An article in the Guardian this morning discusses the limits of the reason of Sir Thomas Browne, a 17th century scientist. At one point, he gave testimony that helped lead a jury to sentence two women to the gallows for being witches. The writer, Roz Kaveney claimed
Browne was complicit in judicial murder because he regarded witchcraft as a real thing, because it was in scripture and in the news reports – when we praise his sweet reasonableness, we need to remember its limits.
Hold on. “Judicial murder”?
Since we “know” there is no such thing as witches, Browne was not only mistaken to believe in their existence, but he has blood on his hands for failing to have the perspective to question the prevailing wisdom of his day.
Shall we count the ways in which you and I have blood on our hands for failing to question the prevailing wisdom of ours?
Because Western culture elevates the freedom of the individual as the highest good, we are moving in moral directions that Browne’s society would have found appalling. We can now see glimpses in the modern West of a move toward the acceptance of infanticide in the name of individual choice. Euthanasia is legal in Belgium, the Netherlands, and Luxemburg, and assisted suicide is allowed in Washington, Oregon, and Switzerland. Drone warfare has given us the power to kill without emotion or humanity.
All of these moral choices would lead a witchcraft-believing society’s collective jaw to drop. Where 17th century England believe its spirituality was a convincing explanation of the world, we in the modern West have given ourselves to an unmitigated reason that has no justification other than that it is reasonable. Their Spirituality led to religious wars and executing witches. Our Reason leads to robotic wars and executing the most vulnerable among us.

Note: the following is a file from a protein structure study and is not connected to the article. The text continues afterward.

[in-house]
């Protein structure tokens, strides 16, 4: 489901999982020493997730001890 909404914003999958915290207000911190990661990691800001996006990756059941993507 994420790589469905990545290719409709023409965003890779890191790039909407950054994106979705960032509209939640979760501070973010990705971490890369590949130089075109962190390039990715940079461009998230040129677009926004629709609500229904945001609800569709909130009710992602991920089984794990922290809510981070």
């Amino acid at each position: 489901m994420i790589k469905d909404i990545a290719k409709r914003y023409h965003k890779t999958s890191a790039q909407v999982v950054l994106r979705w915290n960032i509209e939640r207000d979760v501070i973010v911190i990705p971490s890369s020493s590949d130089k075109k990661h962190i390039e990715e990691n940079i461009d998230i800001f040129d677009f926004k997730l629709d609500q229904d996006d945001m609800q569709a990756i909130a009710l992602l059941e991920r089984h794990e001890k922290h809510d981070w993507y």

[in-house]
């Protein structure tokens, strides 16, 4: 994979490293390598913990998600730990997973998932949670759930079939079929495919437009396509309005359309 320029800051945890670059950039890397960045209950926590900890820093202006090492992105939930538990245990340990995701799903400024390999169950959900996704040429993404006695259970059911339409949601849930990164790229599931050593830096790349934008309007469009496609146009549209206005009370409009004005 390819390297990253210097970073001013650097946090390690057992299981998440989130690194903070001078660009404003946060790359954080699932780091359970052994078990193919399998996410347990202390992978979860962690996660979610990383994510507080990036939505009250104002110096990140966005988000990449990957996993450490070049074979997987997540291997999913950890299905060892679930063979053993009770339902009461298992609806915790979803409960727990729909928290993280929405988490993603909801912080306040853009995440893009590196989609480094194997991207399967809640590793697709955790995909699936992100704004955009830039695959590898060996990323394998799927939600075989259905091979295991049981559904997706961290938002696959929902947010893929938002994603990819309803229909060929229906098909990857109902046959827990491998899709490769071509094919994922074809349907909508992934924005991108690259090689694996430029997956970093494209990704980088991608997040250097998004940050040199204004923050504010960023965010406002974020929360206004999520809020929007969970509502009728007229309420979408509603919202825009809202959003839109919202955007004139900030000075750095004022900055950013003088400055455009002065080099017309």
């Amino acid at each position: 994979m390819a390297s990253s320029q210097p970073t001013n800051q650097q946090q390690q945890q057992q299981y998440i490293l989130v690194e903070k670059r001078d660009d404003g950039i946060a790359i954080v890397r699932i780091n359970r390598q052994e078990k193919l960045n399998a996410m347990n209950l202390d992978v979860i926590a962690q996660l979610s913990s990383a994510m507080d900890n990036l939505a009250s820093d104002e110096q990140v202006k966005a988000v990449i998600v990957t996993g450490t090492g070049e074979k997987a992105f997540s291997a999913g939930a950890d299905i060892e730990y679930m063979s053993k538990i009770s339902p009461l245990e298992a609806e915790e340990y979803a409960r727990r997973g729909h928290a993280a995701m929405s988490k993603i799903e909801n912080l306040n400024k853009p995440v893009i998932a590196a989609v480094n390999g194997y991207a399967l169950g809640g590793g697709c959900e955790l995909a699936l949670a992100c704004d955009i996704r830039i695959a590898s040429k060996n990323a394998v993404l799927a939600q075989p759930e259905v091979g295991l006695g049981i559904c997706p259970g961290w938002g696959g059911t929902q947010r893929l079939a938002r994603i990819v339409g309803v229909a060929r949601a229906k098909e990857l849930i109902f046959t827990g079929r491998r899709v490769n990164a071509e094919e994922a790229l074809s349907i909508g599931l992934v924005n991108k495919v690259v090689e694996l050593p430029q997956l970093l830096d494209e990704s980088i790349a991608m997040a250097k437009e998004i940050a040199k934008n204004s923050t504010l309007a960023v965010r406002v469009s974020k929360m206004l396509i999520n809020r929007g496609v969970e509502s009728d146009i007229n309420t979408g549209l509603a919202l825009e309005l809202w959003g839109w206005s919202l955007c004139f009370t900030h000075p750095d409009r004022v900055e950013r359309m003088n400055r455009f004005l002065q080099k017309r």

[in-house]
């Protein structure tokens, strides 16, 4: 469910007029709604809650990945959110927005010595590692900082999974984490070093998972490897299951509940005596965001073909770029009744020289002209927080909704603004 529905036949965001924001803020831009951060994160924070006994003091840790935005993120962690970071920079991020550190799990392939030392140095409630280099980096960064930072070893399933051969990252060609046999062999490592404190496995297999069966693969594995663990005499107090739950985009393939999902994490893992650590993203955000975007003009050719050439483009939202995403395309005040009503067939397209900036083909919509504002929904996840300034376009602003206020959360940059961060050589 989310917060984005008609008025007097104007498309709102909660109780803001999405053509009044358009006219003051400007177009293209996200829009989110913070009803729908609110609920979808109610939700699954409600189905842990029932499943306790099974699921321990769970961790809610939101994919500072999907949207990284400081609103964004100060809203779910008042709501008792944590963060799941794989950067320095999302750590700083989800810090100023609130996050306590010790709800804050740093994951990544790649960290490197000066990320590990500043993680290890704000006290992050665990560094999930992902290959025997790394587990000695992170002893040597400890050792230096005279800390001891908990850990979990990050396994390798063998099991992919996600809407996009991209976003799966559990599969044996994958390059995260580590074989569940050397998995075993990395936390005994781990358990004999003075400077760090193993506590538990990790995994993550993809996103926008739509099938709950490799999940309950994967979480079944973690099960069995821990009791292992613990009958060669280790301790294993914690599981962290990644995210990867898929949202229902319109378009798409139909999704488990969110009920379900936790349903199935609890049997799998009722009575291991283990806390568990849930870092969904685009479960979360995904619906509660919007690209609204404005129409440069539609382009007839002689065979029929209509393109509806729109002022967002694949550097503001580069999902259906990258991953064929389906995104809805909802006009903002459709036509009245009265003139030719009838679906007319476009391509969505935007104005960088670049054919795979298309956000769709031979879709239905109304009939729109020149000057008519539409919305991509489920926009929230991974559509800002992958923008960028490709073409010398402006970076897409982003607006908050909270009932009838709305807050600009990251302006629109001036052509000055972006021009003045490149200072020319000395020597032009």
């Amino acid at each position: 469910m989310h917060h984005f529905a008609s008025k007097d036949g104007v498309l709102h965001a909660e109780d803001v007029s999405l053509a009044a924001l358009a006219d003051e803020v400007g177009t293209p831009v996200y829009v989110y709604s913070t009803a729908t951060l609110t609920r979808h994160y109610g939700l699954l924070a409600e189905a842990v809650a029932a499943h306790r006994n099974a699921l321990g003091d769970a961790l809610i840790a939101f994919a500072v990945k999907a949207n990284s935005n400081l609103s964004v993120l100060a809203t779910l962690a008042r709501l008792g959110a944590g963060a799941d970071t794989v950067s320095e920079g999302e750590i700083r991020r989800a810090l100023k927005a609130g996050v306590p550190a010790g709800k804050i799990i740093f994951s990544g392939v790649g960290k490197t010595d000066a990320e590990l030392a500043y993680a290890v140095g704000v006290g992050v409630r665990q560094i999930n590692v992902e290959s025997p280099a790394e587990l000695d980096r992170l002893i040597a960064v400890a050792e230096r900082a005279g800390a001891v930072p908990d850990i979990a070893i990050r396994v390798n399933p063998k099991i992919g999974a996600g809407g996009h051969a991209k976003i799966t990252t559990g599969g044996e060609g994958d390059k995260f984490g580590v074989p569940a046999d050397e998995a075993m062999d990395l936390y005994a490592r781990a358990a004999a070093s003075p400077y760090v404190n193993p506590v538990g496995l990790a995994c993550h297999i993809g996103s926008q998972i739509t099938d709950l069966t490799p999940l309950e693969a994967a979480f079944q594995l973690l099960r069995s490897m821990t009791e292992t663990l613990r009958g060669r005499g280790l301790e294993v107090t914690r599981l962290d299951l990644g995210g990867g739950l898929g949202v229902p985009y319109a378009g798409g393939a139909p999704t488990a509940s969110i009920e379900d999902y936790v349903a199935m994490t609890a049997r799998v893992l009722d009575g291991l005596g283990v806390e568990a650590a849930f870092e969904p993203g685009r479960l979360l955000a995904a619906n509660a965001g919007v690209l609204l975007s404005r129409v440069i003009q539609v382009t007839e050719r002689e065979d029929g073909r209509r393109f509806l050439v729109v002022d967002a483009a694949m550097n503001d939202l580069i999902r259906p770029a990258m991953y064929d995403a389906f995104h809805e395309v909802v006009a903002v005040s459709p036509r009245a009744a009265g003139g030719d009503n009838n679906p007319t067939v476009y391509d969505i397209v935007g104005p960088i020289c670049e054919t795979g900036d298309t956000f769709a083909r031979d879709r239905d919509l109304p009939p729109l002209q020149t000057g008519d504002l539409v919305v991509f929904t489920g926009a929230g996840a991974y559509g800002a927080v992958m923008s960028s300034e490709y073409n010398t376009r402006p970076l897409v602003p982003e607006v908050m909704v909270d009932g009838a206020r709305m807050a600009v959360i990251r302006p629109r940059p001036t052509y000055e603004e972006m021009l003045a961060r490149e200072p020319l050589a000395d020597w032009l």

Ultimately, the reason we don’t believe in witches is not because we know they don’t exist (some people in our culture today claim to be witches). It is because we live in a time and place in which witches are implausible. Our culture has said witches don’t exist, therefore, we disbelieve in them.
That isn’t a reason. It is inertia. We don’t know our cultural assumptions are better than our forbears. We assume they are. That is not an argument. It is laziness.
Most of us don’t have a reason not to believe in witches. We simply let society tell us we don’t need to think about it. What other unexamined assumptions lead us to live the way we do? And if unexamined, are they worth having?